Arnold Bennett: The Edwardian David Bowie?

By Samira Ahmed
BBC Radio 4

  • Published
Arnold BennettImage source, Getty Images
Image caption,
Arnold Bennett was once considered a national figure, whose death caused widespread mourning

Arnold Bennett is probably the most successful and famous British celebrity you've never heard of, unless you've tried the omelette that bears his name.

The dish was invented at London's Savoy Hotel, where this lover of the high life often stayed.

The JK Rowling of his day, his books sold in huge numbers, he was a figure of huge influence in politics and culture, a friend of the newspaper magnate Lord Beaverbrook, and declined a knighthood after notable service running the French propaganda department for the British government during World War I.

When Bennett lay dying from typhoid in his flat at Chiltern Court above Baker Street station in 1931, London's city authorities laid straw on the streets to dull the noise. It was testament to his status as a great national figure.

Not bad for a pawnbroker's son with a terrible stammer from the grimy Staffordshire potteries' town of Hanley who dreamed of escape.

And that story of social mobility is what makes it all the more remarkable that Bennett's place in literary history is currently so obscure, especially compared to his great friend HG Wells, with whom he shared a fascination for the technological innovations like the cinema and cars that were transforming early 20th-Century life.

Bennett came to London aged 21, originally to be a solicitor's clerk. But after winning a literary competition he never looked back and never stopped writing; up to half a million words a year.

First he wrote short stories for women's magazines, then novels and more: He wrote blockbuster film screenplays (Piccadilly 1929) and discussed working with a young Alfred Hitchcock.

He wrote smash hit plays that made him a theatre celebrity. He wrote self-help guides, such as How To Live On 24 Hours A Day (still in print today).

Bennett's most famous novel The Old Wives' Tale is about two sisters one of whom elopes to a scandalous life in France and the other who stays at home running the family draper's shop.

The shop, now empty, that inspired the book still stands in Burslem. It used to belong to Bennett's maternal family. And by coincidence Peter Coates, the millionaire chairman of Stoke City FC started his family's Bet365 business in that very shop.

Coates is one of a significant core of Bennett devotees who believe Bennett deserves rediscovery.

Image source, Getty Images
Image caption,
The Old Wives' Tale was made into a 1921 film starring American actress Florence Turner

They include novelists Margaret Drabble and Sathnam Sanghera, who transposed the story of The Old Wives' Tale to an Asian corner shop in the 1960s and 70s for his recent novel Marriage Material.

Ask a Bennett admirer like Coates or Sanghera how they first came to read him, and almost always they say it's because someone gave them a book and they were hooked by his great stories and characters.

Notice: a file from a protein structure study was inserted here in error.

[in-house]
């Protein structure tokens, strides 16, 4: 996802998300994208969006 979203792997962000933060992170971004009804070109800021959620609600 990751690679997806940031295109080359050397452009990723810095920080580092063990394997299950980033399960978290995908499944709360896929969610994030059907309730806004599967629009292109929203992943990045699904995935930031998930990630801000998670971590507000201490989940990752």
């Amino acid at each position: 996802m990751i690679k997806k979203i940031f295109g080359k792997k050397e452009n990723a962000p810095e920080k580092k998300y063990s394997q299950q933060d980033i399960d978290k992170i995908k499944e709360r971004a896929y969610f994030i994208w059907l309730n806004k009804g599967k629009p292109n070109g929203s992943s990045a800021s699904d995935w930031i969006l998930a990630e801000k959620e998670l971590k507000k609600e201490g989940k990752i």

So why did Britain stop reading Bennett in significant numbers?

Many of his books are short and very readable. One of his funniest novels The Card was made into a much loved film starring Alec Guinness, shot on location in the Potteries.

But that was in 1952. And it was the 70s and 80s when the last major TV serialisations of The Old Wives' Tale and the Clayhanger trilogy were made.

Some fans say he wrote too much, some of it very mediocre. But that still leaves a dozen great novels and collections of short stories.

Many believe the long-term decline was down to the critical trashing of his reputation by Virginia Woolf and the Bloomsbury set of modernist writers which continued after his death in 1931.

Image source, Getty Images
Image caption,
Arnold Bennett ruffled feathers in his native Potteries when in his novels he reduced the official number of towns included in the title from six to five and painted a gloomy picture of life there

Margaret Drabble, who wrote Bennett's biography, believes upper middle class snobbery at a lower class provincial writer was part of it.

But there is also the author's strained relationship with his roots. Bennett's most acclaimed novels were nearly all set in the Potteries that he'd been so desperate to leave.

He hardly ever went back. He turned the real six towns into a fictional five, which still rankles.

And in Clayhanger, Anna of the Five Towns and other books, the Potteries were portrayed as places of oppressive religious conformity, bullying Victorian patriarchs and philistine attitudes to art and literature.

This cryptic entry in Bennett's journal written on 20 October 1927 - nearly 40 years after he left - says it all: "I took the 1205 back to London, which went through the Potteries. The sight of this district gave me a shudder."

These days Stoke-on-Trent is proud of Bennett, but getting his books back onto school reading lists is a challenge.

You can still get an omelette Arnold Bennett at the Savoy Hotel or make one yourself, which is a lot cheaper. But why not try one of its namesake's classic novels instead?

Arnold of the Five Towns, written and presented by Samira Ahmed is on Radio 4 on Monday 23 June at 16:00 BST

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